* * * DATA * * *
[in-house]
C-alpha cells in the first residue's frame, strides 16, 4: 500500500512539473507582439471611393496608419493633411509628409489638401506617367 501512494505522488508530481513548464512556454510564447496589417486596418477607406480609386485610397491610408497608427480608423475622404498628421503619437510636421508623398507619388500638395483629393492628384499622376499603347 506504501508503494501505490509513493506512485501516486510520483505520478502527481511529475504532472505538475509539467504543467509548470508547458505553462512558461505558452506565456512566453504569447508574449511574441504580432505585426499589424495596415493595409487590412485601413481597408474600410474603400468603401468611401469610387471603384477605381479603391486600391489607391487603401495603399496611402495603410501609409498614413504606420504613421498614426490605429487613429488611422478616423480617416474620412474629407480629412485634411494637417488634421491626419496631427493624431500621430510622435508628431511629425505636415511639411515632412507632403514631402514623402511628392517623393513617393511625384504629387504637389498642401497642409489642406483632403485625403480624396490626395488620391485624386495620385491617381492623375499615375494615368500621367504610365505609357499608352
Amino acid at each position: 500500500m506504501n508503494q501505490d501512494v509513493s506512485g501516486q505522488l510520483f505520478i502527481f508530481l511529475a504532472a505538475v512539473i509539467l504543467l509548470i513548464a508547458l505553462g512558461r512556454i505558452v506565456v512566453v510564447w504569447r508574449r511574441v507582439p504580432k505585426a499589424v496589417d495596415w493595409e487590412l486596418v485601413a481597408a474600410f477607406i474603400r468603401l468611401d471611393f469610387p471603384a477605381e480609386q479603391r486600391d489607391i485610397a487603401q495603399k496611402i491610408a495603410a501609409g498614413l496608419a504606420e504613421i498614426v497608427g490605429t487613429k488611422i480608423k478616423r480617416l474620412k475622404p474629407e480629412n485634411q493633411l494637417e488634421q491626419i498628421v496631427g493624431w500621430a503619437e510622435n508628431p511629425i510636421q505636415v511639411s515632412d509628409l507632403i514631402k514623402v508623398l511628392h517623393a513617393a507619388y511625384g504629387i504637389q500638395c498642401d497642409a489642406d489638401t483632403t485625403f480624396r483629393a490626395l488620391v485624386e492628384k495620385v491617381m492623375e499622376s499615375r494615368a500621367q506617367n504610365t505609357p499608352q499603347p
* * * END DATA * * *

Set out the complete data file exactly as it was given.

[in-house]
C-alpha cells in the first residue's frame, strides 16, 4: 500500500512539473507582439471611393496608419493633411509628409489638401506617367 501512494505522488508530481513548464512556454510564447496589417486596418477607406480609386485610397491610408497608427480608423475622404498628421503619437510636421508623398507619388500638395483629393492628384499622376499603347 506504501508503494501505490509513493506512485501516486510520483505520478502527481511529475504532472505538475509539467504543467509548470508547458505553462512558461505558452506565456512566453504569447508574449511574441504580432505585426499589424495596415493595409487590412485601413481597408474600410474603400468603401468611401469610387471603384477605381479603391486600391489607391487603401495603399496611402495603410501609409498614413504606420504613421498614426490605429487613429488611422478616423480617416474620412474629407480629412485634411494637417488634421491626419496631427493624431500621430510622435508628431511629425505636415511639411515632412507632403514631402514623402511628392517623393513617393511625384504629387504637389498642401497642409489642406483632403485625403480624396490626395488620391485624386495620385491617381492623375499615375494615368500621367504610365505609357499608352
Amino acid at each position: 500500500m506504501n508503494q501505490d501512494v509513493s506512485g501516486q505522488l510520483f505520478i502527481f508530481l511529475a504532472a505538475v512539473i509539467l504543467l509548470i513548464a508547458l505553462g512558461r512556454i505558452v506565456v512566453v510564447w504569447r508574449r511574441v507582439p504580432k505585426a499589424v496589417d495596415w493595409e487590412l486596418v485601413a481597408a474600410f477607406i474603400r468603401l468611401d471611393f469610387p471603384a477605381e480609386q479603391r486600391d489607391i485610397a487603401q495603399k496611402i491610408a495603410a501609409g498614413l496608419a504606420e504613421i498614426v497608427g490605429t487613429k488611422i480608423k478616423r480617416l474620412k475622404p474629407e480629412n485634411q493633411l494637417e488634421q491626419i498628421v496631427g493624431w500621430a503619437e510622435n508628431p511629425i510636421q505636415v511639411s515632412d509628409l507632403i514631402k514623402v508623398l511628392h517623393a513617393a507619388y511625384g504629387i504637389q500638395c498642401d497642409a489642406d489638401t483632403t485625403f480624396r483629393a490626395l488620391v485624386e492628384k495620385v491617381m492623375e499622376s499615375r494615368a500621367q506617367n504610365t505609357p499608352q499603347p